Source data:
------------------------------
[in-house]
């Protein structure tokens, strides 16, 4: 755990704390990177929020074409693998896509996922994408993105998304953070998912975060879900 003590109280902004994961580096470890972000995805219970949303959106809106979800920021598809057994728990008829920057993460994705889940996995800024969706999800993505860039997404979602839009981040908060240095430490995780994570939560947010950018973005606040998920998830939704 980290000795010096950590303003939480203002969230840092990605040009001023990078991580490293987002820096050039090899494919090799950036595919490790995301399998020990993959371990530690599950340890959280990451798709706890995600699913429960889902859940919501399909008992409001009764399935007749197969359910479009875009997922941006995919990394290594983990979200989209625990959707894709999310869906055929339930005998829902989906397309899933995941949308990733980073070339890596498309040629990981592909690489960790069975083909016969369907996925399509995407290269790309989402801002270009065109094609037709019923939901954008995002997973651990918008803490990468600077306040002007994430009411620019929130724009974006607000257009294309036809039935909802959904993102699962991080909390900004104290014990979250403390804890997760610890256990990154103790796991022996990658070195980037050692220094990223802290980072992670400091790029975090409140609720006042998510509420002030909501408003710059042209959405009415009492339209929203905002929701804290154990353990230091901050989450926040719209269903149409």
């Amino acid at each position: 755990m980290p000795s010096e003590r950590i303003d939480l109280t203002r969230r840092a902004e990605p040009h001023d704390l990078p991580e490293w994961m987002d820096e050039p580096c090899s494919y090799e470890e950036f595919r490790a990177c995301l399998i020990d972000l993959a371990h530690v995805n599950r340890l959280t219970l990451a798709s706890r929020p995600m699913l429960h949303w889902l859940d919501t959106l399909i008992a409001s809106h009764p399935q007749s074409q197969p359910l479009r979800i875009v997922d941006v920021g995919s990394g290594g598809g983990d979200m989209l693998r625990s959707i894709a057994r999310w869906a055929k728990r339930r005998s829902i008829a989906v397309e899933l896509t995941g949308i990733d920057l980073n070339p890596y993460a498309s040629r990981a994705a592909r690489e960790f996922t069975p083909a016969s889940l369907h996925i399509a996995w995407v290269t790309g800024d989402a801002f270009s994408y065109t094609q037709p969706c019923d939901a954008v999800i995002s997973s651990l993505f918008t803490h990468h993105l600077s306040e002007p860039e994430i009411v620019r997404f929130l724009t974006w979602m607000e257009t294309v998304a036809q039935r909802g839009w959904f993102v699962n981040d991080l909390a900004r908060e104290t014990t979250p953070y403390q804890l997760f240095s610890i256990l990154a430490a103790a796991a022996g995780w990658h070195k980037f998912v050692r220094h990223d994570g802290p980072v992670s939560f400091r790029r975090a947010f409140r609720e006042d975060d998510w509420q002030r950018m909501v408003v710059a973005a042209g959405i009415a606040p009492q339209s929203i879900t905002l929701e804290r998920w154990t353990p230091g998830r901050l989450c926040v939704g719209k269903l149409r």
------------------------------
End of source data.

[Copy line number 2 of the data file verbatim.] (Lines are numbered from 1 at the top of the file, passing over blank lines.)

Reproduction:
């Protein structure tokens, strides 16, 4: 755990704390990177929020074409693998896509996922994408993105998304953070998912975060879900 003590109280902004994961580096470890972000995805219970949303959106809106979800920021598809057994728990008829920057993460994705889940996995800024969706999800993505860039997404979602839009981040908060240095430490995780994570939560947010950018973005606040998920998830939704 980290000795010096950590303003939480203002969230840092990605040009001023990078991580490293987002820096050039090899494919090799950036595919490790995301399998020990993959371990530690599950340890959280990451798709706890995600699913429960889902859940919501399909008992409001009764399935007749197969359910479009875009997922941006995919990394290594983990979200989209625990959707894709999310869906055929339930005998829902989906397309899933995941949308990733980073070339890596498309040629990981592909690489960790069975083909016969369907996925399509995407290269790309989402801002270009065109094609037709019923939901954008995002997973651990918008803490990468600077306040002007994430009411620019929130724009974006607000257009294309036809039935909802959904993102699962991080909390900004104290014990979250403390804890997760610890256990990154103790796991022996990658070195980037050692220094990223802290980072992670400091790029975090409140609720006042998510509420002030909501408003710059042209959405009415009492339209929203905002929701804290154990353990230091901050989450926040719209269903149409």